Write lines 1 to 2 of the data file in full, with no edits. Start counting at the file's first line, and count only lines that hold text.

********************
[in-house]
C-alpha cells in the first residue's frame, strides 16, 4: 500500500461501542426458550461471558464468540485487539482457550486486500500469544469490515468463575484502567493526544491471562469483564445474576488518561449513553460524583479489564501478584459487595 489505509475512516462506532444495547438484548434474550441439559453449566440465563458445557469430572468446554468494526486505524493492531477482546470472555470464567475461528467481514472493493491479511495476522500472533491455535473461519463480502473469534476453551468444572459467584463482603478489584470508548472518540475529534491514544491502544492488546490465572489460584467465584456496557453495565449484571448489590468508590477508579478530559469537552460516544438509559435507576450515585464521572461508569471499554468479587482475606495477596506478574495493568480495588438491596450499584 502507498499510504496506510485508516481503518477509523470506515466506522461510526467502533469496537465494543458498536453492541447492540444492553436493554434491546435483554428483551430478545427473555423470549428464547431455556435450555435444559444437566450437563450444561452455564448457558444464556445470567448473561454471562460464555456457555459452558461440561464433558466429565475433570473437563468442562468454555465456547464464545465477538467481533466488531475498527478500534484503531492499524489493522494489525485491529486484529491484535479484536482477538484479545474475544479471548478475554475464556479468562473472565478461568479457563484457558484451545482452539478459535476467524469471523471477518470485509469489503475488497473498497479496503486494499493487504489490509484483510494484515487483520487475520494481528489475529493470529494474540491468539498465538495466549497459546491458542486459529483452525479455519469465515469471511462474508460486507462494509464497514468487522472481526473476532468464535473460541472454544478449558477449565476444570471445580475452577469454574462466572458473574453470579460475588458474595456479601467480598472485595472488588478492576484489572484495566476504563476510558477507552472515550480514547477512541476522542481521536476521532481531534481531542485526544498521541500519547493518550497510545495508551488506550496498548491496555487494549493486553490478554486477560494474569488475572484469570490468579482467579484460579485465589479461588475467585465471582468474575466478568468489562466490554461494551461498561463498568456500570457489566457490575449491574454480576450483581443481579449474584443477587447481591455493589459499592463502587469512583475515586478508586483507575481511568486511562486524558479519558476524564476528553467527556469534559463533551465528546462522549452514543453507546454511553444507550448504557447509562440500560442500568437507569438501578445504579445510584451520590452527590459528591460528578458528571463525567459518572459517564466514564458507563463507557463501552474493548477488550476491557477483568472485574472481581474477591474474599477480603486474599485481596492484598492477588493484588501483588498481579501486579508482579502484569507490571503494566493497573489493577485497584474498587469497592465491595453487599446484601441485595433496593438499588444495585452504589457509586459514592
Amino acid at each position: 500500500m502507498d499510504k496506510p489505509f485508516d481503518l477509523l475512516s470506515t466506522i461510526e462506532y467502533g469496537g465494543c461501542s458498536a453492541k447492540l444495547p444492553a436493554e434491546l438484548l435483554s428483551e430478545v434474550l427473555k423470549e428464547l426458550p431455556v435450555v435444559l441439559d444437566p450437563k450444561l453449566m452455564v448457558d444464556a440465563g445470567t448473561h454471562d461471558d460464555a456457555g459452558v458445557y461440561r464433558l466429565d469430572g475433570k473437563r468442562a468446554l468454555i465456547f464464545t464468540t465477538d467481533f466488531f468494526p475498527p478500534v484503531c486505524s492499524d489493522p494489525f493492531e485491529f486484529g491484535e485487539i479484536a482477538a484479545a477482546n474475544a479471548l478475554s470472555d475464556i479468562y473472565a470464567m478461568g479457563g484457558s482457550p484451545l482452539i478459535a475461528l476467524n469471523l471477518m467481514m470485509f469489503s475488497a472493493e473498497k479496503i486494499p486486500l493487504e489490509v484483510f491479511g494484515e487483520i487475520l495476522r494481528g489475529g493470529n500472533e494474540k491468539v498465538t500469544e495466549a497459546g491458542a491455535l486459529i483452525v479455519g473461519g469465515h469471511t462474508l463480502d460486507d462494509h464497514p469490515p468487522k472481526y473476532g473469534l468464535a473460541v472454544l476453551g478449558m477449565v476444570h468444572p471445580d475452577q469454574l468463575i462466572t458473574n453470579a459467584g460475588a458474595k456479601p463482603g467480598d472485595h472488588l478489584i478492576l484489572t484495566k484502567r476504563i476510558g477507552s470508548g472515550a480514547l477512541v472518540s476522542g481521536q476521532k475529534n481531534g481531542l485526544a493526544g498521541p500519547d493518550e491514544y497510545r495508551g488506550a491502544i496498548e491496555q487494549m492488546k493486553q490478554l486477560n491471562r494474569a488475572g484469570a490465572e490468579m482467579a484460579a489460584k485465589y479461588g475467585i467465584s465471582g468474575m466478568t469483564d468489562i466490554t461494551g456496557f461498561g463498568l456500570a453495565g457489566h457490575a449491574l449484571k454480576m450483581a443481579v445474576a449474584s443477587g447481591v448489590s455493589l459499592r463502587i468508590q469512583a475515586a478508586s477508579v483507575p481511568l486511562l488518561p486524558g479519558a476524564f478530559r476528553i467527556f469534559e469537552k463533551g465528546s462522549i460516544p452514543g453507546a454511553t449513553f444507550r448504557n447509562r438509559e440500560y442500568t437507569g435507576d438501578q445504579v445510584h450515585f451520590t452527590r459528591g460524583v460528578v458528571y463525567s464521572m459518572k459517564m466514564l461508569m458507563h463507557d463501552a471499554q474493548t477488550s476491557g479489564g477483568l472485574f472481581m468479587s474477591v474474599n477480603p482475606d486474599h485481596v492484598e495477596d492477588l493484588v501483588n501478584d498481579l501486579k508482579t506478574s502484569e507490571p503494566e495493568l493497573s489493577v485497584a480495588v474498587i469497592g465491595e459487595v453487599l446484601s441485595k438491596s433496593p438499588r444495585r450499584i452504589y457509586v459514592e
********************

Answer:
[in-house]
C-alpha cells in the first residue's frame, strides 16, 4: 500500500461501542426458550461471558464468540485487539482457550486486500500469544469490515468463575484502567493526544491471562469483564445474576488518561449513553460524583479489564501478584459487595 489505509475512516462506532444495547438484548434474550441439559453449566440465563458445557469430572468446554468494526486505524493492531477482546470472555470464567475461528467481514472493493491479511495476522500472533491455535473461519463480502473469534476453551468444572459467584463482603478489584470508548472518540475529534491514544491502544492488546490465572489460584467465584456496557453495565449484571448489590468508590477508579478530559469537552460516544438509559435507576450515585464521572461508569471499554468479587482475606495477596506478574495493568480495588438491596450499584 502507498499510504496506510485508516481503518477509523470506515466506522461510526467502533469496537465494543458498536453492541447492540444492553436493554434491546435483554428483551430478545427473555423470549428464547431455556435450555435444559444437566450437563450444561452455564448457558444464556445470567448473561454471562460464555456457555459452558461440561464433558466429565475433570473437563468442562468454555465456547464464545465477538467481533466488531475498527478500534484503531492499524489493522494489525485491529486484529491484535479484536482477538484479545474475544479471548478475554475464556479468562473472565478461568479457563484457558484451545482452539478459535476467524469471523471477518470485509469489503475488497473498497479496503486494499493487504489490509484483510494484515487483520487475520494481528489475529493470529494474540491468539498465538495466549497459546491458542486459529483452525479455519469465515469471511462474508460486507462494509464497514468487522472481526473476532468464535473460541472454544478449558477449565476444570471445580475452577469454574462466572458473574453470579460475588458474595456479601467480598472485595472488588478492576484489572484495566476504563476510558477507552472515550480514547477512541476522542481521536476521532481531534481531542485526544498521541500519547493518550497510545495508551488506550496498548491496555487494549493486553490478554486477560494474569488475572484469570490468579482467579484460579485465589479461588475467585465471582468474575466478568468489562466490554461494551461498561463498568456500570457489566457490575449491574454480576450483581443481579449474584443477587447481591455493589459499592463502587469512583475515586478508586483507575481511568486511562486524558479519558476524564476528553467527556469534559463533551465528546462522549452514543453507546454511553444507550448504557447509562440500560442500568437507569438501578445504579445510584451520590452527590459528591460528578458528571463525567459518572459517564466514564458507563463507557463501552474493548477488550476491557477483568472485574472481581474477591474474599477480603486474599485481596492484598492477588493484588501483588498481579501486579508482579502484569507490571503494566493497573489493577485497584474498587469497592465491595453487599446484601441485595433496593438499588444495585452504589457509586459514592